Wednesday, 9 September 2015

Anurag Acharya, co-creator of Google Scholar asks: What happens when your library is worldwide and all articles are easy to find?

There was a real sense of anticipation in the room as co-creator of Google Scholar Anurag Acharya stepped up to make the first keynote of the 2015 ALPSP Conference.
Acharya harked back to his time at grad school in 1990. Print was the dominant format. Research had to be physically handled. Every library was limited or bound in different ways. There was wide distribution for core collections, each field would have its own small sets of journals, with wide visibility for published articles. But there was narrow distribution for other journals that were found in far fewer libraries leading to limited visibility for published articles.

Browse was the common way to find research: tables of content for newly arrived issues, bibliography sections of papers you read, shelves of the libraries you could walk to. Some libraries had search services that were often based on titles, authors, keywords, included abstracts. There was no full text indexing or no relevance ranking. The most recent came first. but if you couldn't find it, you can't learn from it! In every way you were limited, by shelves, by institution's budget, that which you don't know about.

Fast forward to 2015. Almost all journals worldwide are online. A large fraction of archives are online. Anyone anywhere can browse it all - let your fingers do the walking. Your library is worldwide - online shelves have no ends. Relevance ranking allows all articles to rise - all articles are equally easy to find, new or old, well-known journal or obscure. Full text indexing allows all sections to rise including conclusions and methods.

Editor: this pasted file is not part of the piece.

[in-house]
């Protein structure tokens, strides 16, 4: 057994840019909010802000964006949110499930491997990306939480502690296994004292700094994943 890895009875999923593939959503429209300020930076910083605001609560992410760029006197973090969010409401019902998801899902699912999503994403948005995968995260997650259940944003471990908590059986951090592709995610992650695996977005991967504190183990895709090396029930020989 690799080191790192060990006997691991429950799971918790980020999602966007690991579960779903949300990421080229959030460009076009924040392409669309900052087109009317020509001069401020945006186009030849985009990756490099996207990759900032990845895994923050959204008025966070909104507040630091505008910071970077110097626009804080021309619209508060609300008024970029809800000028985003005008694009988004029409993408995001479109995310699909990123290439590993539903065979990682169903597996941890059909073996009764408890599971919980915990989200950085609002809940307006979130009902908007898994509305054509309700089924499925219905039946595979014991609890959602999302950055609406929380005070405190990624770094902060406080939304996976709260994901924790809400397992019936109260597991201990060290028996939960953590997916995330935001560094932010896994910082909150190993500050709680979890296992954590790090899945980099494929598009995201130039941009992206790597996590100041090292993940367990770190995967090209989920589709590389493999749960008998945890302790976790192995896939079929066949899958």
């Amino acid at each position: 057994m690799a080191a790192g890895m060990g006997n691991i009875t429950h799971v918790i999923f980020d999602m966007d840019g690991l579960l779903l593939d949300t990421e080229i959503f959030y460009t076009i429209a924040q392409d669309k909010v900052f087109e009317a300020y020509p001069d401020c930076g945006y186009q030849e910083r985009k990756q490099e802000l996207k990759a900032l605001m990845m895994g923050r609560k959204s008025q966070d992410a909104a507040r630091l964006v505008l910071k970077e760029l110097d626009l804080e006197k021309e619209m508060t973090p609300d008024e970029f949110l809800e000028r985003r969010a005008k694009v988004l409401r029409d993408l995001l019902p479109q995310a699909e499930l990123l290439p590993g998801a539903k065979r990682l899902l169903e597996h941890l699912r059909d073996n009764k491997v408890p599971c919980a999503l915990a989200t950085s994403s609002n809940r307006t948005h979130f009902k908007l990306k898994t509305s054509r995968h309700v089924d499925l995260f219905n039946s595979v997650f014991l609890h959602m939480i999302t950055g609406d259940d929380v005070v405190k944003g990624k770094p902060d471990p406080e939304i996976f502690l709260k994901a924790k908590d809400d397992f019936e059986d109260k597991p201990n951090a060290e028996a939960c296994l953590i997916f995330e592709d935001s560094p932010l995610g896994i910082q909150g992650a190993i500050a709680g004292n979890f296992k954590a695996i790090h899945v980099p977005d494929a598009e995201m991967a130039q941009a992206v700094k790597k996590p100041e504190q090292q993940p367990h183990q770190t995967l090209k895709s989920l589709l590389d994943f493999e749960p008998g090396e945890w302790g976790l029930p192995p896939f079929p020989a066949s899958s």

Anyone anywhere can find it all: all areas, all languages, all time. Your own area or your colleague's, latest research or well-read classics, free to all users. If you can get online you can join the entire global research community. There is so much more that you can actually read from big deal licenses, free archives, preprints to open access journals and articles.
The transformation is fantastic - he could not have dreamt of this 25 years ago as a grad student. And publishers, societies, libraries and search services have together made this possible.

So how has researcher behaviour changed? What do they look for? What do they read? What do they cite? There is a tremendous growth in queries with many many more users and queries per user in all research and geographical areas.

Queries evolve: there has been the most growth in keyword/concept queries e.g. author name queries, known item queries. The average query length has increased to 4-5 words. There are multiple concepts or entities occur often and most queries are unique. Queries are no longer limited just to their own area. Relevance ranking makes exploration easy and broad queries return classics/seminal work. There's a mix of expert and non-expert queries from users with sustained growth in related area queries. The researcher is no longer limited to narrow areas.

What do they read? There has been steady and sustained growth per user as well as in diversity of areas per user compared to the growth in related areas queries. Users read much more shown through the growth in both abstracts and full texts.

There is more full text available than ever before. Iterative scanning is a common mode: do a query, scan. Abstracts that have full text links in the search interface are selected more frequently, even if they don't actually read the full text. PDF remains extremely popular for full text allowed what is important to the researcher to be accessible to them later.

They have undertaken research into what researchers cite and the evolution of citation patterns. The full report is published on the Google Scholar blog.

Anurag concluded by observing if it is useful, researchers will find/read/cite. The spread of attention is widening across the spectrum to non-elite journals (more specific, less known), older articles, regional journals and dissertations. Good ideas can come from anywhere and insights are not limited to the well-funded or to the web-published. The top 10 journals still publish many top papers: 85% in 1995 to 75% in 2013. The elite are as yet still elite, but less so.

Research is inherently a process of filtering and abstracts are a crucial part of the filtering process. Forcing full text on early-stage users is not useful and limiting COUNTER stats to full text misses much of an article's utility to researchers.

He reflected that we are lucky to live in an era of information plenty. Better a glut than a famine.

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